One final* Arrested Development IRL post

Since the beginning of October, I have written three posts about Arrested Development in real life for no apparent reason. I probably should have collected a few examples and posted them all together, but they generally came up one after the other, I can’t help myself, and that idea didn’t occur to me until just now, so — acknowledgement this post probably doesn’t deserve to exist out of the way — let’s get this over with.

Sometime over the past couple of days, I noticed that McClatchy currently employs a journalist working in Irbil (Arbela), Iraq, who goes by the name of Mitchell Prothero. After I noticed his name the first time, I started noticing it on other articles, as well. But who is he really?

You might be wondering, “Mitchell Prothero. Sounds like a name. What am I missing?”

Well, allow me to start at the end, since non-chronological is how AD rolls these days. To many native speakers of Arabic, “P” turns into “B” — think Neapolis/Nablus or Piguim/Biguim** — which would render the man of mystery not Prothero, but Brothero:

George Bluth Brothero

So we know right off the bat the name is intended to disclaim some alleged identity. Who is this Prothero trying hard not to be? Well, let’s have one more look at his first name:

Mitchell Arrested Development

Wow, look at that conveniently-placed arrow I didn’t even have to draw myself. Obviously, Mr. Hurwitz couldn’t tramp around Iraq with a name like that or he’d lose his head. Enter “Prothero”.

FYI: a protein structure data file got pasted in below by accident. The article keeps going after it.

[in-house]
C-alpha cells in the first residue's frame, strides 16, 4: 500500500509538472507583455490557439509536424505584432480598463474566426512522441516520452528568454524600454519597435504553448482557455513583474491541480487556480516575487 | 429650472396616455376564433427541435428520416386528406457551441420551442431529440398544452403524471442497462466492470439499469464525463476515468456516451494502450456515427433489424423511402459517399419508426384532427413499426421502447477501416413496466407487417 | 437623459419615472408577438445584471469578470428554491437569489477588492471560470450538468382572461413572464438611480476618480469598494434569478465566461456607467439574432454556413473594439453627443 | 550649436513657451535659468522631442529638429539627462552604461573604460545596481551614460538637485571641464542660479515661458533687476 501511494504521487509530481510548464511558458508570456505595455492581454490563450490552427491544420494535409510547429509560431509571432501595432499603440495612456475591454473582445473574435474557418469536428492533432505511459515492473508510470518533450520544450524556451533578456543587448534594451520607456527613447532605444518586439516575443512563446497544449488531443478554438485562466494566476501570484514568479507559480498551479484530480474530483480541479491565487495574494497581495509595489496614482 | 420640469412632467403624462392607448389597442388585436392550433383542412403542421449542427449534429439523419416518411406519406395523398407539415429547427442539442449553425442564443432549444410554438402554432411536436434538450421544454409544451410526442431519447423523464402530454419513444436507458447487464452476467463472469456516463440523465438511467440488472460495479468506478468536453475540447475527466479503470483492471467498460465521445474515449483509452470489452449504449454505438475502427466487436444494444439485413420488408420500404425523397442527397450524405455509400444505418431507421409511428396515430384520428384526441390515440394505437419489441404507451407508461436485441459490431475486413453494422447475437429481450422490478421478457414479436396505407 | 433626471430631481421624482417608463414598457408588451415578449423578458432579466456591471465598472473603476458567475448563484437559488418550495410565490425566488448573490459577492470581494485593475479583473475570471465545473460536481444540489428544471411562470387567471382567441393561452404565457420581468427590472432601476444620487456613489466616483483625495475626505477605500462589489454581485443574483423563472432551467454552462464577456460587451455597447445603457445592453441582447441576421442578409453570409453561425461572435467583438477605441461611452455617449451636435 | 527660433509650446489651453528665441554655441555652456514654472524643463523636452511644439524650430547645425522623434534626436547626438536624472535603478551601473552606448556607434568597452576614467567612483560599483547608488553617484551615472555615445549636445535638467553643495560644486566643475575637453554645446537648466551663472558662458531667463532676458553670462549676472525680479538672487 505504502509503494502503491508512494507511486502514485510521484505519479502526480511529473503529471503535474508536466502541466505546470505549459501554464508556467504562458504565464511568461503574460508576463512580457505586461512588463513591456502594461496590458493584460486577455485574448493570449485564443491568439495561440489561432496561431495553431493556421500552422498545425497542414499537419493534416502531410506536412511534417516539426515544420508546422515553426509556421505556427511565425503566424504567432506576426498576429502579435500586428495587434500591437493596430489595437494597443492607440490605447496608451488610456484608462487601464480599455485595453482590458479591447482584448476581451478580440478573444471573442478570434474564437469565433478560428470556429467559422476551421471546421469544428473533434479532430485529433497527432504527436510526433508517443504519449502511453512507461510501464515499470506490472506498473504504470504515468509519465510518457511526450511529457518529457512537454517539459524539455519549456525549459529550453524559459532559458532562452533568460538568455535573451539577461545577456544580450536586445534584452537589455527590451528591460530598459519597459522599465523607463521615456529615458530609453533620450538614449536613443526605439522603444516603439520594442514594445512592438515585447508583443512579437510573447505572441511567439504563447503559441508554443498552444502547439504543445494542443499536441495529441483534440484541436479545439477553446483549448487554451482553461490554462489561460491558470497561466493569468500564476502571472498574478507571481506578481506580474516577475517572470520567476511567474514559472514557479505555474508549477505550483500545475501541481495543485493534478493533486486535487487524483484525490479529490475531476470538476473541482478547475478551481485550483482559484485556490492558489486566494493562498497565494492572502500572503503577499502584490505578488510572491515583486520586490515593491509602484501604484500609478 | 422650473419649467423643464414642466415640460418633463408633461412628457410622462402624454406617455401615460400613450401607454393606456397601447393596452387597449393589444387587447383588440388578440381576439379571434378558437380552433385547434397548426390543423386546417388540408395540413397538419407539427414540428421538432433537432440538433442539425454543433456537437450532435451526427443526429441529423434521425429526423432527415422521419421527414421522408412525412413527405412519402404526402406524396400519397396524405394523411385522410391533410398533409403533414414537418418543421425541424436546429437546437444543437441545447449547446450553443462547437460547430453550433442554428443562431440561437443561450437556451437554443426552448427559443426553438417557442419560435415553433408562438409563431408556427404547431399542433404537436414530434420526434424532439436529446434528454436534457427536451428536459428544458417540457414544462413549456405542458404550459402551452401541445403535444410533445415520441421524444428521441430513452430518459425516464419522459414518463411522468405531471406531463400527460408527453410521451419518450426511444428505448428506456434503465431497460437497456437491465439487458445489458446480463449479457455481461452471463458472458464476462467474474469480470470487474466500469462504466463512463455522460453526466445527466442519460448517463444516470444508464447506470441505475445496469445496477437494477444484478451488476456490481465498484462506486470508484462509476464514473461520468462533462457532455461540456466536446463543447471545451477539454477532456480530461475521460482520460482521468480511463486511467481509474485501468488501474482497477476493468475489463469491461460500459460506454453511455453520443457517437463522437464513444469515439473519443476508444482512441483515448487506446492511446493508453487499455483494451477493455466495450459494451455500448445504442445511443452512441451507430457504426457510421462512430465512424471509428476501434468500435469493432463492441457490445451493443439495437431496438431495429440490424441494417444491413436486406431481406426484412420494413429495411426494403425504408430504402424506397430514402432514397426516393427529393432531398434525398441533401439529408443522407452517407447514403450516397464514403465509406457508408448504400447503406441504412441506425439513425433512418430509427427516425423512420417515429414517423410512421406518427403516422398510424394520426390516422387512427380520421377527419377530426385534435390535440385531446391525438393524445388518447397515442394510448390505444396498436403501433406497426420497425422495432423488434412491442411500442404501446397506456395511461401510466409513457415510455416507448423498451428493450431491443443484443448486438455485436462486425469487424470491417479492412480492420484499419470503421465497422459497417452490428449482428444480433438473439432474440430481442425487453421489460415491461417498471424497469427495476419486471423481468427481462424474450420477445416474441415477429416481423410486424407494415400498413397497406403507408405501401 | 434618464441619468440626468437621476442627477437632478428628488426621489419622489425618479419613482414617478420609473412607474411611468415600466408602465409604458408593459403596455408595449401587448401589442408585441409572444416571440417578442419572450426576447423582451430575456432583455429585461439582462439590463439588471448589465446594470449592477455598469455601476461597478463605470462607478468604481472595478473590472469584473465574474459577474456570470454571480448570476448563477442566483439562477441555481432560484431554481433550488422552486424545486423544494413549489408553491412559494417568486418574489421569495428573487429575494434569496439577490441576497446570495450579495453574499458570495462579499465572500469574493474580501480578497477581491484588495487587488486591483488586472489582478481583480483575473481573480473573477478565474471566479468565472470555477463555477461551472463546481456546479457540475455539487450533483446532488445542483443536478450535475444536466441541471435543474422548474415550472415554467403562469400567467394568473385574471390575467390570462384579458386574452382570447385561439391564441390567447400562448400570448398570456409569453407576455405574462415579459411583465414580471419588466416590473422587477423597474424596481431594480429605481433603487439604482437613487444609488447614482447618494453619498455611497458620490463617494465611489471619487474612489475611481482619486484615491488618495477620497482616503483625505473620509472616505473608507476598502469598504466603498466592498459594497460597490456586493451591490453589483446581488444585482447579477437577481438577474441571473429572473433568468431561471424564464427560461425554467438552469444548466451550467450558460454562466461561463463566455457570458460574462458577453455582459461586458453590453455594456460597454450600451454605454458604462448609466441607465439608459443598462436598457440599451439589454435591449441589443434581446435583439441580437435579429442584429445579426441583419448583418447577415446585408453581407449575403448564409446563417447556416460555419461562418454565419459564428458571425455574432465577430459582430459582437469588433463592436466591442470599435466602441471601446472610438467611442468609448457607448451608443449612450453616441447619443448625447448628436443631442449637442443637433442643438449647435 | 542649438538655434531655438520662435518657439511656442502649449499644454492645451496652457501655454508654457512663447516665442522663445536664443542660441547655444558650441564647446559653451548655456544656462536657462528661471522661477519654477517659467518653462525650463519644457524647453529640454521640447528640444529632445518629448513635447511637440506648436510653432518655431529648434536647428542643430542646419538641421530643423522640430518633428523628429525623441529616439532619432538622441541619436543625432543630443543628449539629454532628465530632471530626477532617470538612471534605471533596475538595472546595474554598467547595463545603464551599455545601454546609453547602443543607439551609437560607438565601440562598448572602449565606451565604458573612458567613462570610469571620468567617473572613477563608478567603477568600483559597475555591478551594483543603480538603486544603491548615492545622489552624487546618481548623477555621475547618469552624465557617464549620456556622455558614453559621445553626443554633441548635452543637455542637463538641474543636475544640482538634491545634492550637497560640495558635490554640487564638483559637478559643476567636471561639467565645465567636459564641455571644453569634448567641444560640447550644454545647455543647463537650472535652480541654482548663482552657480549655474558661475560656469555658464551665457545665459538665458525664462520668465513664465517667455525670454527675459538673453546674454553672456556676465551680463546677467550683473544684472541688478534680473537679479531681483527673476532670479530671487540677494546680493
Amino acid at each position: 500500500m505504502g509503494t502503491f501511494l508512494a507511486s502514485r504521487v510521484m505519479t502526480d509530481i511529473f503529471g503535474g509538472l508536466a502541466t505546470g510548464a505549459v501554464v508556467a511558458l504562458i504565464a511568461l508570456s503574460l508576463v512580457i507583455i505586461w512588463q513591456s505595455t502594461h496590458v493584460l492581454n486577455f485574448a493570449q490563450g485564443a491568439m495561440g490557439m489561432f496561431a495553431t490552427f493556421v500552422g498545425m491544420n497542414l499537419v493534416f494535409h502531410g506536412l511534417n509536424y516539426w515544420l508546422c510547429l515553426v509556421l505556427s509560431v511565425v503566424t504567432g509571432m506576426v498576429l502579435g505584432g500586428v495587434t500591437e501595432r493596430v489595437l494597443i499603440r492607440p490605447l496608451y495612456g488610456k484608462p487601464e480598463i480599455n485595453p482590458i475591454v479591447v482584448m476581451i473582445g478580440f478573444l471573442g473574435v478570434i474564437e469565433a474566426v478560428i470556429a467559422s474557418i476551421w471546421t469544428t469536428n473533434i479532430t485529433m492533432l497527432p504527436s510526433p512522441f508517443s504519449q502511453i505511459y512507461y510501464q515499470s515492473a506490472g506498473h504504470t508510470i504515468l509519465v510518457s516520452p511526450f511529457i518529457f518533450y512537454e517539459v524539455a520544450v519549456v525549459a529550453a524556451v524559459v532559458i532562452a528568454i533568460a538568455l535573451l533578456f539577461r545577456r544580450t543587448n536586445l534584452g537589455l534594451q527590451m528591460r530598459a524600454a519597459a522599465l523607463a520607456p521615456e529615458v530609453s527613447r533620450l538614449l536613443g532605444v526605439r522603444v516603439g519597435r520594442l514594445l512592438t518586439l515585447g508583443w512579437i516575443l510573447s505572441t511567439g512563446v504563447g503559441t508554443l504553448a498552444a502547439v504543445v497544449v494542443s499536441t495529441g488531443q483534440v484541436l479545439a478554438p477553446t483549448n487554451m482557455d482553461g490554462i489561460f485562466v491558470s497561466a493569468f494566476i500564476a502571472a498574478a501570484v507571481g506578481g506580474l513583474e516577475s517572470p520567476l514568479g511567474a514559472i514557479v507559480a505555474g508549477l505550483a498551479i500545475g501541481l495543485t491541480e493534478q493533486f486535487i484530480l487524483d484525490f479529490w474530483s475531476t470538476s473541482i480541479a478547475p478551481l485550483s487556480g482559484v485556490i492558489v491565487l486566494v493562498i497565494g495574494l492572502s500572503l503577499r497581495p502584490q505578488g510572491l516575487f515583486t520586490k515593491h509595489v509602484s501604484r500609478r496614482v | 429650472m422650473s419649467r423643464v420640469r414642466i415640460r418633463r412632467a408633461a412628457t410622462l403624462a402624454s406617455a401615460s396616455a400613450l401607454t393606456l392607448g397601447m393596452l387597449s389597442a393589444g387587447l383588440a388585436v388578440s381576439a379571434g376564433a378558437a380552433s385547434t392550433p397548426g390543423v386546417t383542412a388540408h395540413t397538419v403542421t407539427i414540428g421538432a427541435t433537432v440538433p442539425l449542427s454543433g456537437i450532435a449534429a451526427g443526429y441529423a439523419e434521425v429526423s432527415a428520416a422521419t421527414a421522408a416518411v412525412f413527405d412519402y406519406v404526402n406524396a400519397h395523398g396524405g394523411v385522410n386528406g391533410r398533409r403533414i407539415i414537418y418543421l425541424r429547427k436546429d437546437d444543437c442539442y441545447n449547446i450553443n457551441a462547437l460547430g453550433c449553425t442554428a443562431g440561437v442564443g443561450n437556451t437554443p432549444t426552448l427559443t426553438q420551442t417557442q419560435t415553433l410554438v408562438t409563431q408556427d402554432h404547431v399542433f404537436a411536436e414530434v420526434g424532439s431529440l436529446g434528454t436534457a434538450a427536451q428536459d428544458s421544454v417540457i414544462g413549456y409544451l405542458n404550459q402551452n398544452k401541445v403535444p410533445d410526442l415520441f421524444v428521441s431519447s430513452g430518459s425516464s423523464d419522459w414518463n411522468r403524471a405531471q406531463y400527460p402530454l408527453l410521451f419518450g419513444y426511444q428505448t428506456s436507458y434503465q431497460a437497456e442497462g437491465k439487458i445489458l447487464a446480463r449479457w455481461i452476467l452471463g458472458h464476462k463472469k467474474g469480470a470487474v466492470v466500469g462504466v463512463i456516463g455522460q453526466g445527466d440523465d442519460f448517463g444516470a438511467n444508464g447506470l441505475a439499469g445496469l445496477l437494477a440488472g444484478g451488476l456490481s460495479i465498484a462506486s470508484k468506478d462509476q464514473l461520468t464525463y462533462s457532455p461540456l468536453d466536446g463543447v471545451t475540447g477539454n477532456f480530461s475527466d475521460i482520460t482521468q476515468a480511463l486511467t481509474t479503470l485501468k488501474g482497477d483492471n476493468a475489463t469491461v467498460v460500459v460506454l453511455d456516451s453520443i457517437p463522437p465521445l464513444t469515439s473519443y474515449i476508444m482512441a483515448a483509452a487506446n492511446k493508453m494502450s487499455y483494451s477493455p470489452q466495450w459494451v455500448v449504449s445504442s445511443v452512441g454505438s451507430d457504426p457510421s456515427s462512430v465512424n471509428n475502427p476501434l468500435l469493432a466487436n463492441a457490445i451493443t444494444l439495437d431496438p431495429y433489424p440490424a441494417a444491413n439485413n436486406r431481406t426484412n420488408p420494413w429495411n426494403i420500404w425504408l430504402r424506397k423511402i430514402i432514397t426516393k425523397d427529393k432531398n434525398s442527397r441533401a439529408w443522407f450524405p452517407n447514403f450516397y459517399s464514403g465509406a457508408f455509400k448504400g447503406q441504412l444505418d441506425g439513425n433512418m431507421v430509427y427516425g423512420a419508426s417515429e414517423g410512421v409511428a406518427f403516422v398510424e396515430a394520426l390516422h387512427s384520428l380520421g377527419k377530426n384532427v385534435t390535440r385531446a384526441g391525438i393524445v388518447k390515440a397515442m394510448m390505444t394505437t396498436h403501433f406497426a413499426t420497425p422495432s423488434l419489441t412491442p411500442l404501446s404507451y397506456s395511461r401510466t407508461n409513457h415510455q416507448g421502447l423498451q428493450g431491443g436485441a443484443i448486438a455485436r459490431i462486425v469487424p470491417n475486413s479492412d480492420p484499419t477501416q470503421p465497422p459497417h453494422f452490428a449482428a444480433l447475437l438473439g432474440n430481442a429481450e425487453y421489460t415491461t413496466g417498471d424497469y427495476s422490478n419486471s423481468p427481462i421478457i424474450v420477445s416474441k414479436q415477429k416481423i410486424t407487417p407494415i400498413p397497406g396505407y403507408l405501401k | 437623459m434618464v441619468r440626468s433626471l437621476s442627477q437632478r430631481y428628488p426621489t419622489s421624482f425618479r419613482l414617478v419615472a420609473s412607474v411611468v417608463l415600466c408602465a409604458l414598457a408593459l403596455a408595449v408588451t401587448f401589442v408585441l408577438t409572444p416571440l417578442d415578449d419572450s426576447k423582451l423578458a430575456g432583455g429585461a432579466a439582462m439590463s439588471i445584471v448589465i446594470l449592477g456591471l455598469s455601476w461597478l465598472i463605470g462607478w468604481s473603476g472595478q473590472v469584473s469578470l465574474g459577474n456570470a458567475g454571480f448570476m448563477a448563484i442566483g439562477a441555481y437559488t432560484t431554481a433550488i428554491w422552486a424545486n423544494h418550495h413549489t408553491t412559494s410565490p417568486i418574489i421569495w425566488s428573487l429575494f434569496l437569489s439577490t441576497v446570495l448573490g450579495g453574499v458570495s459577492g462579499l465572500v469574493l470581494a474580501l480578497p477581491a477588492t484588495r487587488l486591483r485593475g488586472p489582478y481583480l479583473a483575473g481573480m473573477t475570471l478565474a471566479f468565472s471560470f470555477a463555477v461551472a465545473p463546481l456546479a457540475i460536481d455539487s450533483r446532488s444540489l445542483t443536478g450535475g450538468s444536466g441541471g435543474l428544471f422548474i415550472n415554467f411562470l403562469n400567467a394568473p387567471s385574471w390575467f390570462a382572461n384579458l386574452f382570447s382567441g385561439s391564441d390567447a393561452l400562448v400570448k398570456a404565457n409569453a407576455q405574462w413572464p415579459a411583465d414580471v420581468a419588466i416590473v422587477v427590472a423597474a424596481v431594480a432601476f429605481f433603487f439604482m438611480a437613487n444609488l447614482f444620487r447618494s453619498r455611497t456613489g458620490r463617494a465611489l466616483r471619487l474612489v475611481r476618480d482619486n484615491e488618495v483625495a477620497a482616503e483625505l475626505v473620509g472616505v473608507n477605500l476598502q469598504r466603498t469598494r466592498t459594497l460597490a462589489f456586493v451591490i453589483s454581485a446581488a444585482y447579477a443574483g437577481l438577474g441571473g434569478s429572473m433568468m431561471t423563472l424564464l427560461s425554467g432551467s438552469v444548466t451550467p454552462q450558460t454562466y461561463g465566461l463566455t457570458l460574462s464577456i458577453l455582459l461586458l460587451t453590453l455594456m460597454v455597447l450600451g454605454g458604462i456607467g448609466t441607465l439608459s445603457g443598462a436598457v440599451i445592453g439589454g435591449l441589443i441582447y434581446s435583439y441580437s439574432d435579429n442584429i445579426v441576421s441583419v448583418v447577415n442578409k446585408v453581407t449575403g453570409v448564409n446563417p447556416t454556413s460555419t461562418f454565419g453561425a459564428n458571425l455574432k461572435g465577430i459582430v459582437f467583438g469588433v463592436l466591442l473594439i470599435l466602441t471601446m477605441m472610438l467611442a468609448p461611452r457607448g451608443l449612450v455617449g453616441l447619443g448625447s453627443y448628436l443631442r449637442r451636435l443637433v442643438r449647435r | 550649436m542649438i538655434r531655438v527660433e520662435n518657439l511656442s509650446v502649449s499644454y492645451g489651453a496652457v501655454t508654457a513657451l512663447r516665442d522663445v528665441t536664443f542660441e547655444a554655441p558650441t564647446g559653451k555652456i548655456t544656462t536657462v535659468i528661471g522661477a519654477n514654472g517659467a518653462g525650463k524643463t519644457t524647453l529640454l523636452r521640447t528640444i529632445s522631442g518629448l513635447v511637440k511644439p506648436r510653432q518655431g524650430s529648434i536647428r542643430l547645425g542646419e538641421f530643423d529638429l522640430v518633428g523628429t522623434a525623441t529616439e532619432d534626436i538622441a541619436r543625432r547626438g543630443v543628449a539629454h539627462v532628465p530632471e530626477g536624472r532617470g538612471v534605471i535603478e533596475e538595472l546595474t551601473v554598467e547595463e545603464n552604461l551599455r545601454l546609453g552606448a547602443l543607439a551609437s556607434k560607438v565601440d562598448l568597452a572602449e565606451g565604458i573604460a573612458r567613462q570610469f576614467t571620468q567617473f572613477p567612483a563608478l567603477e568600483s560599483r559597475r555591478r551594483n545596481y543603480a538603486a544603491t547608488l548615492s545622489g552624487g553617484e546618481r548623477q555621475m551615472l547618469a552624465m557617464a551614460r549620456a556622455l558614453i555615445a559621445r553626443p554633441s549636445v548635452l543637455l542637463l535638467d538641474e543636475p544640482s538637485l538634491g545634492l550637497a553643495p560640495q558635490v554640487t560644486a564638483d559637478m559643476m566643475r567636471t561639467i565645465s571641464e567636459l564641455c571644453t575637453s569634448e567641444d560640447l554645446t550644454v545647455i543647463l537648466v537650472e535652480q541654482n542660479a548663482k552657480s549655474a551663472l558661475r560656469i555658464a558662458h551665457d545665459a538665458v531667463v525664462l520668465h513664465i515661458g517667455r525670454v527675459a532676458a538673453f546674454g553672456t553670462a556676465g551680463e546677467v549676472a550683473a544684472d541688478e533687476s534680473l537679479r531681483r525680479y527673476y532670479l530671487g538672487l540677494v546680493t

And what brings him to Iraq in the first place? Either he’s there for the usual “light treason” or he’s just using his media credentials as cover to get in some good location scouting for Season 5 and/or a movie *crossing fingers*

Speaking of crossing, let’s just hope Prothero didn’t get his map from Tobias.

*I can’t promise

**One excerpt from the linked article (dated August 8) that still bothers me two months after it was published:

When the song was first released, there was much of it that Israelis couldn’t understand. Partly, this is because the Gazans doing the singing can’t pronounce all the letters in the Hebrew alphabet. So a crucial word like piguim (the Hebrew word for “terror attacks”) comes out as biguim—a nonsense word that doesn’t mean anything at all in Hebrew. Imagine a song in English that calls dozens of times to mount horrific “terror attacks,” but in each case uses the expression “terror aggacks” instead, and you get the idea.

That example would actually take the song to a whole nother level of absurdity, because why can the singer pronounce the t in “terror” but not in “attacks”?


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